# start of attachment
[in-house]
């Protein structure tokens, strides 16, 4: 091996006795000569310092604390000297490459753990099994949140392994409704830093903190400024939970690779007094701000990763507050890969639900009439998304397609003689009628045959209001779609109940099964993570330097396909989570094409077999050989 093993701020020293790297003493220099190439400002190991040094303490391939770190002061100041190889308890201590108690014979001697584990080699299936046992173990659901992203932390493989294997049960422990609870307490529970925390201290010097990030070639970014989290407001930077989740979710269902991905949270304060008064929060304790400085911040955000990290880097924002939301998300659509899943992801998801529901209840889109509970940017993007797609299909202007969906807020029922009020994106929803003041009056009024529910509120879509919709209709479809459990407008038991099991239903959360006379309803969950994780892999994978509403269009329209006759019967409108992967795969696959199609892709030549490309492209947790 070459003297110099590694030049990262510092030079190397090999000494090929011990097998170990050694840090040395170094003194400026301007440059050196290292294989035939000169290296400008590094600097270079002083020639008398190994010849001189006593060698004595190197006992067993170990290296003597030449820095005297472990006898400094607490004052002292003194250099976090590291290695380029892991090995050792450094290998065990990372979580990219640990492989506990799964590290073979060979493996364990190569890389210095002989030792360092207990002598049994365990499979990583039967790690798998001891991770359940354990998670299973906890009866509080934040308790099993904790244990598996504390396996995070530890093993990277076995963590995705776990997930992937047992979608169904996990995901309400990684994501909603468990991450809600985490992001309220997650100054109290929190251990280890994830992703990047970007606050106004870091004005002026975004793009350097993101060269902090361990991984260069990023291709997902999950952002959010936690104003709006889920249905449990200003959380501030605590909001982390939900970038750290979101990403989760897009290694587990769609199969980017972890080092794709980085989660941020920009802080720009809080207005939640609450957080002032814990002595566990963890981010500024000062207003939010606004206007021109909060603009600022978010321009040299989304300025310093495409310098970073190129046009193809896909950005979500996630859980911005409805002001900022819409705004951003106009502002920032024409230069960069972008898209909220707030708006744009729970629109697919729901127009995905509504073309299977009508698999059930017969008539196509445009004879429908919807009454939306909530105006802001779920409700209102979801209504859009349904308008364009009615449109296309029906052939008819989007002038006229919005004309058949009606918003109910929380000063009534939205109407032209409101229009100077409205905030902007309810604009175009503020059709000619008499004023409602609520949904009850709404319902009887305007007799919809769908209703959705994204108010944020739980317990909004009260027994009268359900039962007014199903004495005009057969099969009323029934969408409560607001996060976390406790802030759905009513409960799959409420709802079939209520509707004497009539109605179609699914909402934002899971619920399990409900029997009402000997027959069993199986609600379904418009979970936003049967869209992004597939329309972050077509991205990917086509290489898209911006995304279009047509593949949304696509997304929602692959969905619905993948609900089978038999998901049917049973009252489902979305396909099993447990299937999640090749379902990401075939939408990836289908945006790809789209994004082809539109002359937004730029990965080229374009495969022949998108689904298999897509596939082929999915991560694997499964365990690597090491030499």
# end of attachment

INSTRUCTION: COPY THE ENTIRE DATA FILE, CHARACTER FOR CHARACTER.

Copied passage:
[in-house]
């Protein structure tokens, strides 16, 4: 091996006795000569310092604390000297490459753990099994949140392994409704830093903190400024939970690779007094701000990763507050890969639900009439998304397609003689009628045959209001779609109940099964993570330097396909989570094409077999050989 093993701020020293790297003493220099190439400002190991040094303490391939770190002061100041190889308890201590108690014979001697584990080699299936046992173990659901992203932390493989294997049960422990609870307490529970925390201290010097990030070639970014989290407001930077989740979710269902991905949270304060008064929060304790400085911040955000990290880097924002939301998300659509899943992801998801529901209840889109509970940017993007797609299909202007969906807020029922009020994106929803003041009056009024529910509120879509919709209709479809459990407008038991099991239903959360006379309803969950994780892999994978509403269009329209006759019967409108992967795969696959199609892709030549490309492209947790 070459003297110099590694030049990262510092030079190397090999000494090929011990097998170990050694840090040395170094003194400026301007440059050196290292294989035939000169290296400008590094600097270079002083020639008398190994010849001189006593060698004595190197006992067993170990290296003597030449820095005297472990006898400094607490004052002292003194250099976090590291290695380029892991090995050792450094290998065990990372979580990219640990492989506990799964590290073979060979493996364990190569890389210095002989030792360092207990002598049994365990499979990583039967790690798998001891991770359940354990998670299973906890009866509080934040308790099993904790244990598996504390396996995070530890093993990277076995963590995705776990997930992937047992979608169904996990995901309400990684994501909603468990991450809600985490992001309220997650100054109290929190251990280890994830992703990047970007606050106004870091004005002026975004793009350097993101060269902090361990991984260069990023291709997902999950952002959010936690104003709006889920249905449990200003959380501030605590909001982390939900970038750290979101990403989760897009290694587990769609199969980017972890080092794709980085989660941020920009802080720009809080207005939640609450957080002032814990002595566990963890981010500024000062207003939010606004206007021109909060603009600022978010321009040299989304300025310093495409310098970073190129046009193809896909950005979500996630859980911005409805002001900022819409705004951003106009502002920032024409230069960069972008898209909220707030708006744009729970629109697919729901127009995905509504073309299977009508698999059930017969008539196509445009004879429908919807009454939306909530105006802001779920409700209102979801209504859009349904308008364009009615449109296309029906052939008819989007002038006229919005004309058949009606918003109910929380000063009534939205109407032209409101229009100077409205905030902007309810604009175009503020059709000619008499004023409602609520949904009850709404319902009887305007007799919809769908209703959705994204108010944020739980317990909004009260027994009268359900039962007014199903004495005009057969099969009323029934969408409560607001996060976390406790802030759905009513409960799959409420709802079939209520509707004497009539109605179609699914909402934002899971619920399990409900029997009402000997027959069993199986609600379904418009979970936003049967869209992004597939329309972050077509991205990917086509290489898209911006995304279009047509593949949304696509997304929602692959969905619905993948609900089978038999998901049917049973009252489902979305396909099993447990299937999640090749379902990401075939939408990836289908945006790809789209994004082809539109002359937004730029990965080229374009495969022949998108689904298999897509596939082929999915991560694997499964365990690597090491030499």